Why Your Windows Are Sweating Indoors and How to Fix It

September 27, 2022

The windows throughout your home open up to the outdoors, a way to let light in when you take in the view of your garden, yard or landscape. The last thing you would want to see is a sweaty window coated in a film of condensation.

Not only are windows covered in condensation unattractive, they also can be evidence of a larger air-quality issue inside your home. Fortunately, there’s numerous things you can attempt to resolve the problem.

What Creates Condensation on Windows

Condensation on the interior of windows is created by the moist warm air inside your home mixing with the cold surface of your windows. It’s particularly prevalent during the winter when it’s much chillier outside than it is within your home.

Inside Moisture vs. In Between Panes

When talking about condensation, it’s important to know the difference between moisture on the inside of your windows in comparison to moisture in between the windowpanes. One is an indoor air quality issue and the other is a window issue.

  • Moisture within a window is caused from the warm moist air throughout your home condensing against the glass.
  • Existing moisture you see between windowpanes is produced when the window seal fails and moisture slips between the two panes of glass, in which case the window needs to be repaired or replaced.
  • Condensation inside the windows isn’t a window problem and can instead be solved by adjusting the humidity in your home. Different things generate humidity throughout a home, like showers, cooking, bathing or even breathing.

Why Condensation on Windows Can Be Trouble

Even though you might presume condensation on the inside of your windows is a cosmetic concern, it could also be indicating your home has excess humidity. If this is the case, water could also be collecting on window frames, cold walls or other surfaces. Even a slim film of water can encourage wood surfaces to mildew or rot over time, fostering the growth of mildew or mold.

How to Reduce Humidity in Your Home

Thankfully there are several options for eliminating moisture from the air inside your home.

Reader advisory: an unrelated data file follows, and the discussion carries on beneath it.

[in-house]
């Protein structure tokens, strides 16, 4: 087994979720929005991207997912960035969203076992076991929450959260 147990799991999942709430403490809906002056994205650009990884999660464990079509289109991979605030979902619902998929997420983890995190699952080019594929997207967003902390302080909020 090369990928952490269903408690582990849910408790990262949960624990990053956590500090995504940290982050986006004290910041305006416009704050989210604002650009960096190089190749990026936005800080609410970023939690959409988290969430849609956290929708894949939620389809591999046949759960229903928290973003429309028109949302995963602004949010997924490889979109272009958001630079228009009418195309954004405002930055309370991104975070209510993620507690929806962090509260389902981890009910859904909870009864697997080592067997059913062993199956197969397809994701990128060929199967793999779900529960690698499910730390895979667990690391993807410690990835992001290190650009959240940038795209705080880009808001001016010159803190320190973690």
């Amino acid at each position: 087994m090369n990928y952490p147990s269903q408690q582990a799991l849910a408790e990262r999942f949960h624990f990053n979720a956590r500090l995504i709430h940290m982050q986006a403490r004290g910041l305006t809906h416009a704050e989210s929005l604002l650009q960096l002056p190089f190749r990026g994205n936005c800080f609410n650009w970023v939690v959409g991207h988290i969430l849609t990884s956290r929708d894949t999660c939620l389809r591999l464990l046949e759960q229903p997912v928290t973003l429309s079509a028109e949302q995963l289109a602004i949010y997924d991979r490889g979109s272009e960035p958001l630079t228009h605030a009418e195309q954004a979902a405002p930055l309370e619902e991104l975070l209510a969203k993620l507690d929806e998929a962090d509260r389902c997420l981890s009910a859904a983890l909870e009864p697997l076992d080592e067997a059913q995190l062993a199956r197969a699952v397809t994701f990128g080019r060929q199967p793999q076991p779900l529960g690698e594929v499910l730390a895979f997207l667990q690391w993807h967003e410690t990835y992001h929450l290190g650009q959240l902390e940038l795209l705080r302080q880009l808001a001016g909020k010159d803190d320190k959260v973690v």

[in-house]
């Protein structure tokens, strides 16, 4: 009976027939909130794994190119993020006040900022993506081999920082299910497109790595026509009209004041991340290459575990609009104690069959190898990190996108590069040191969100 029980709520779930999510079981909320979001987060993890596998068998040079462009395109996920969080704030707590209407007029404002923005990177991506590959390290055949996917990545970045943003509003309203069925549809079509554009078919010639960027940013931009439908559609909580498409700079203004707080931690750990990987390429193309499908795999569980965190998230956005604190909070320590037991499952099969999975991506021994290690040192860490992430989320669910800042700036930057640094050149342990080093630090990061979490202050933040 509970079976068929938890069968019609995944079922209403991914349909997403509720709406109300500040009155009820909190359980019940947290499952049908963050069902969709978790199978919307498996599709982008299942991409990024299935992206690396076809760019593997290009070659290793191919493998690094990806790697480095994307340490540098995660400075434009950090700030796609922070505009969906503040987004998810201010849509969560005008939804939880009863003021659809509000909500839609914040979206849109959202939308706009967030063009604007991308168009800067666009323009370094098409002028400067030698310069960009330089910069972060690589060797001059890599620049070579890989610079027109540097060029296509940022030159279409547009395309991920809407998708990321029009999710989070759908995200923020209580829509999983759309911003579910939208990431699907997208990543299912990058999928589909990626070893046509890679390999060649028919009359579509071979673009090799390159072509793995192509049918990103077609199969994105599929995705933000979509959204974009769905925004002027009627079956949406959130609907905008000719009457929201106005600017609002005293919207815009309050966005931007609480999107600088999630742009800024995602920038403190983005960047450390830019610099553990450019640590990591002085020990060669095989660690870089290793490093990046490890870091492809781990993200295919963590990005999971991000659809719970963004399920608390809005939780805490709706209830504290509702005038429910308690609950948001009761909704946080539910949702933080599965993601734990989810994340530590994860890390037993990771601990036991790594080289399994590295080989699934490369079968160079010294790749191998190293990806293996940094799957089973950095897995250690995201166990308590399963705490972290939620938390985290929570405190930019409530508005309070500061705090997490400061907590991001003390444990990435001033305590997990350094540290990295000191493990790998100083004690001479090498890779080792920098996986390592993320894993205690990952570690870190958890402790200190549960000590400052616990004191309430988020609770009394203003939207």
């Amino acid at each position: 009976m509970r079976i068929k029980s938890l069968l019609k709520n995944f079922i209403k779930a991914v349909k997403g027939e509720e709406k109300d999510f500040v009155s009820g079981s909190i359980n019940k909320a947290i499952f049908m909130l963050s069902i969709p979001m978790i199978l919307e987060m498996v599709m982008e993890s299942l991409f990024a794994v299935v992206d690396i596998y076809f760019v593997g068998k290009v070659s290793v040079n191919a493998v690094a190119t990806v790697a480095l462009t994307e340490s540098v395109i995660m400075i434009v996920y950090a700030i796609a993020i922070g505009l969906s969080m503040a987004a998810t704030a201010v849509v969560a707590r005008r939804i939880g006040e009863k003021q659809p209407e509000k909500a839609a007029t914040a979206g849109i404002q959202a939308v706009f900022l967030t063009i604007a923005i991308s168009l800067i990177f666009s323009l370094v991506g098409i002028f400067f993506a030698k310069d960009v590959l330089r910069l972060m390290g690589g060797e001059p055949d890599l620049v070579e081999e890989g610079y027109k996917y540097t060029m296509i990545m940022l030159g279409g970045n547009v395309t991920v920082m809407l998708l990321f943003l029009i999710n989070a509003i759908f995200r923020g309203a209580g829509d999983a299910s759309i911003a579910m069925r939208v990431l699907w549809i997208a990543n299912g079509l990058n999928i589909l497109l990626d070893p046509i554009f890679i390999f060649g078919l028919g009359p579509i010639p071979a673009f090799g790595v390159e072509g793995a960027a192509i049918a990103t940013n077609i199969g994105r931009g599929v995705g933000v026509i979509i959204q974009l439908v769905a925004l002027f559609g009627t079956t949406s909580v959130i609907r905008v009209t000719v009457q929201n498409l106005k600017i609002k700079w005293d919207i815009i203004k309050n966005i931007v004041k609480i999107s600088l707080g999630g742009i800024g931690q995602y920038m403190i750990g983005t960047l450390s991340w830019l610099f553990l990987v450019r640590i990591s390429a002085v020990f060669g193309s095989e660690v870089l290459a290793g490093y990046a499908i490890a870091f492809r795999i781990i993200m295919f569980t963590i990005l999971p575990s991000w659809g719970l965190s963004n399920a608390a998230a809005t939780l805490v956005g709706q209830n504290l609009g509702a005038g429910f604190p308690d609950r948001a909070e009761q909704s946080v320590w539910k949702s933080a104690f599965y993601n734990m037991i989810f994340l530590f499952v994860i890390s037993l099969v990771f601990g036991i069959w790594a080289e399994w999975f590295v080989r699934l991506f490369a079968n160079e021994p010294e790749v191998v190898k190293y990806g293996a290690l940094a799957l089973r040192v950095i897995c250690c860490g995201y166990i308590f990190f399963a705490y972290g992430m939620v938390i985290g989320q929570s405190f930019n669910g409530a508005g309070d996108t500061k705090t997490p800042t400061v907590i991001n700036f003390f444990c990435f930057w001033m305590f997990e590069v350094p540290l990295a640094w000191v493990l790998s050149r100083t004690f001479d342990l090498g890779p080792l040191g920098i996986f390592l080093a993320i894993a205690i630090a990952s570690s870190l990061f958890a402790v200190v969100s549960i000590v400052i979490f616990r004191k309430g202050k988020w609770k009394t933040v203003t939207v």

If you have a humidifier active within your home – whether it be a small-scale unit or a whole-house humidifier – lower it further so the humidity inside your home goes down.

If you don’t have a humidifier running and your home’s humidity level is higher than you prefer, look into getting a dehumidifier. While humidifiers introduce moisture in your home so the air doesn’t dry out, a dehumidifier extracts excess moisture out of the air.

Smaller, portable dehumidifiers can remove the water from an entire room. However, portable units require emptying out water trays and usually service a somewhat limited area. A whole-house dehumidifier will remove moisture from your entire home.

Whole-house dehumidifier systems are controlled by a humidistat, which allows you to set a humidity level the same as you would choose a temperature on your thermostat. The unit will begin running instantly when the humidity level surpasses the set level. These systems coordinate with your home’s HVAC system, so you will receive the best results if you contact skilled professionals for whole-house dehumidifier installation Greensburg.

Additional Ways to Lower Condensation on Windows

  • Exhaust fans. Adding exhaust fans around humidity hotspots including the bathroom, laundry room or above the oven can help by drawing the warm, moist air from these areas out of your home before it can elevate the humidity level across your home.
  • Ceiling fans. Turning on ceiling fans can also keep air circulating throughout the home so humid air doesn’t get trapped in one spot.
  • Open window treatments. Pulling open the blinds or drapes can decrease condensation by preventing the humid air from being trapped against the windowpane.

By reducing humidity in your home and moving air throughout your home, you can enjoy clear, moisture-free windows even in the middle of the winter.